Therefore, growth inhibition by BLU may result from the blocking of cell cycle entry. The entry to S phase from G1 is controlled by cyclin D1 and other cell cycle regulators. We have shown that cyclin D1 levels are significantly reduced in BLU-expressing cells. Activation of the cyclin D1 promoter in response to extracellular signals is dependent on the binding of its AP1-like sequence following different stimuli. It has been reported that the cyclin D1 gene promoter is induced by c-Jun , but it remains to be tested whether BLU regulates the upstream kinase of c-Jun, JNK. Reporter assays revealed that similar to RASSF1A, BLU inhibits JNK activity, leading to its lower phosphorylation catalytic activity. An upstream kinase which regulates the activity of JNK-AP1 axis, apoptosis signal regulated kinase 1 (ASK1) has been shown to be transcriptionally regulated by RASSF1A . It has been suggested that that tumor suppressors proteins with zinc finger domains may regulate cell proliferation via transcription regulation. The reduced levels of cyclin D1 may be due to transcriptional downregulation, as BLU also inhibits the activity of its promoter, in contrast to the inhibition of its accumulation by RASSF1A . JNKs have been shown to serve as mediators of apoptosis in response to cellular stress to sustain cell proliferation , and have been implicated in survival in response to extracellular stimuli such as cytokines. They are serine/threonine protein kinases that can be activated by a variety of stimuli including environmental stress (UV and ionizing radiation, heat shock, osmotic or redox shock), inflammatory cytokines, and growth factors. Different species of zinc finger proteins function to regulate gene transcription, similar with ZNF418 , a member of the zinc finger transcription factor family. BLU may negatively regulate gene transcription mediated by the MAPK signaling pathways through transcriptionally regulating a molecule(s) yet to be identified. It has been reported that the BLU promoter is stress-responsive , and this implies an interaction between BLU and stress-induced JNK. In addition, the effects of BLU on the upstream signaling molecule of the JNK pathway remain to be explored.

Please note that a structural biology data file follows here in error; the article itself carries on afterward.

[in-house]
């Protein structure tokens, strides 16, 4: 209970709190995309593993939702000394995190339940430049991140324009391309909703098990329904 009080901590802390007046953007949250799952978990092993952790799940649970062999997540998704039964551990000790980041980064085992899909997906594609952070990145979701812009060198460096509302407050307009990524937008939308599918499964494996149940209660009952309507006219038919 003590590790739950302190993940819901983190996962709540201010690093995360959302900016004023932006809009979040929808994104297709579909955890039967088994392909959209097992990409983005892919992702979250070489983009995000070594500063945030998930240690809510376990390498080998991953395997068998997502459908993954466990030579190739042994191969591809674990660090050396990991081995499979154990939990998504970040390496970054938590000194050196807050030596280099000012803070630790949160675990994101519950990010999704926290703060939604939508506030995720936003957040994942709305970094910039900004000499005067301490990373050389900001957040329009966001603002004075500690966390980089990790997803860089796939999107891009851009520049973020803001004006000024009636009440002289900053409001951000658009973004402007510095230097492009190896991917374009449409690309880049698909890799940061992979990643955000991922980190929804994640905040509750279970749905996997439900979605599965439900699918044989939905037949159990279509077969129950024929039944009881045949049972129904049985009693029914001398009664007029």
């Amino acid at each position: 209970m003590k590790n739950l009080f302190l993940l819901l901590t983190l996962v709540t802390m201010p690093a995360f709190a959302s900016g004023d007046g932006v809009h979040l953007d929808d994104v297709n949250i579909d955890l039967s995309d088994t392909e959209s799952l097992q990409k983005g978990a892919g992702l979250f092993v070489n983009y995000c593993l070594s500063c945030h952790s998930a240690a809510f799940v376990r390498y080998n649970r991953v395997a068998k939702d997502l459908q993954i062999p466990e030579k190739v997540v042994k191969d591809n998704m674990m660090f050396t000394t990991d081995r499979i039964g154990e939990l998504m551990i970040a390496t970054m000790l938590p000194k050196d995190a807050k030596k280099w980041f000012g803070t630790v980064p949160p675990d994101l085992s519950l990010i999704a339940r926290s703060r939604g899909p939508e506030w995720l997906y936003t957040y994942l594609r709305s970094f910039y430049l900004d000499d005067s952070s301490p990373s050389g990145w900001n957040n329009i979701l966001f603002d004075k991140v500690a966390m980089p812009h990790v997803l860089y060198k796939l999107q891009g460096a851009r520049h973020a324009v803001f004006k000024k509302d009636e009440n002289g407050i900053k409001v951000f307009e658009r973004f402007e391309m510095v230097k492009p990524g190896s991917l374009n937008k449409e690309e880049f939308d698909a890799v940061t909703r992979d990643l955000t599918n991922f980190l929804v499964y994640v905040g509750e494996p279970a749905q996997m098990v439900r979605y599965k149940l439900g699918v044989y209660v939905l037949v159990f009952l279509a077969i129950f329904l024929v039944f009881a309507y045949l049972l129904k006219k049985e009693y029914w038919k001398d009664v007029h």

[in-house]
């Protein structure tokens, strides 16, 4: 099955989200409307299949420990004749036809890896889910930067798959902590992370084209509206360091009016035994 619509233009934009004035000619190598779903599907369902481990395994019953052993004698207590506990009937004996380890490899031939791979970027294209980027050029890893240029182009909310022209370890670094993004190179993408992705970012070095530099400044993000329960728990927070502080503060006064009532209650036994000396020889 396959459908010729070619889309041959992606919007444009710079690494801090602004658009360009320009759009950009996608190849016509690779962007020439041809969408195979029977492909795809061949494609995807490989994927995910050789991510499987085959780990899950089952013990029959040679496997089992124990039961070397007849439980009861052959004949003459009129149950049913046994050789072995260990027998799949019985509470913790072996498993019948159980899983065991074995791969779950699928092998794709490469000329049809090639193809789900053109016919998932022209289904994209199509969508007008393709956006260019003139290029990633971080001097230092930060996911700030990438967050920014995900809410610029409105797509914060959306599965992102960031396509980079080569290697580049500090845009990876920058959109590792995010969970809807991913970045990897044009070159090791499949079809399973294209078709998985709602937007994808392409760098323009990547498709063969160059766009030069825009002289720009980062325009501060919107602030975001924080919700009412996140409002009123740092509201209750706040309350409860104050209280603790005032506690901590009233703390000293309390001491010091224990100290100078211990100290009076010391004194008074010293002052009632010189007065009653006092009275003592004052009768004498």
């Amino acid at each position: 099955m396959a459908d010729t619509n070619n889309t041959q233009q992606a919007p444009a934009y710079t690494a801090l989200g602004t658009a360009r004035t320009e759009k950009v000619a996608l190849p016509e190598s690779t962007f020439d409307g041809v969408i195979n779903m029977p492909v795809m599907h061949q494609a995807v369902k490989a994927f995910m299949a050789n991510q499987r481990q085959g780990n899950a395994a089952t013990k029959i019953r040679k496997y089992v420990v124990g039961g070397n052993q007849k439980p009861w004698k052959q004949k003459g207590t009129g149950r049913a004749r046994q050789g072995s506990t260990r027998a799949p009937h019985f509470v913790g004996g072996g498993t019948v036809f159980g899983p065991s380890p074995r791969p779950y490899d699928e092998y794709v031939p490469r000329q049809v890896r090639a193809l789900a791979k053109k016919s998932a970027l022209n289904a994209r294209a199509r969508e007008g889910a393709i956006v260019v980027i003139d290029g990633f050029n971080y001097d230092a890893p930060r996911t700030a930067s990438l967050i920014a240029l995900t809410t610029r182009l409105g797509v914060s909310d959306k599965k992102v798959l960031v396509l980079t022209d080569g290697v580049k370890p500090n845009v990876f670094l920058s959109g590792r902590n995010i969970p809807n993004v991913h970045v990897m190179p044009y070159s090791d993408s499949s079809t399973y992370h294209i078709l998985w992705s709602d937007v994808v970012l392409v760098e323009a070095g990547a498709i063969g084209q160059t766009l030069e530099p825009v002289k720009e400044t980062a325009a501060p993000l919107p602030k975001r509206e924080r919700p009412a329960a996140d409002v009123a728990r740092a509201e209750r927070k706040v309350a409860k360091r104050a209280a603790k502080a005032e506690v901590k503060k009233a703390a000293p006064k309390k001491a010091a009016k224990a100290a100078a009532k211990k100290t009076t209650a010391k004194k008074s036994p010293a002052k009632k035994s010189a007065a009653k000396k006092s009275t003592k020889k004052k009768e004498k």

It is therefore speculated that BLU inhibits JNK activity by transcriptional repression mediated through its ZMYND domain, which is closely associated with co-repressors such as nuclear co-repressor (NcoR), or histone deacetylase, to regulate gene transcription . The present study revealed that JNK and cyclin D1 are targets of tumor suppression exerted by BLU.
In conclusion, a putative tumor suppressor, BLU, plays a vital role in growth inhibition in NPC malignancies via JNK and cyclin D1 promoter inhibition.
Tumor suppressor gene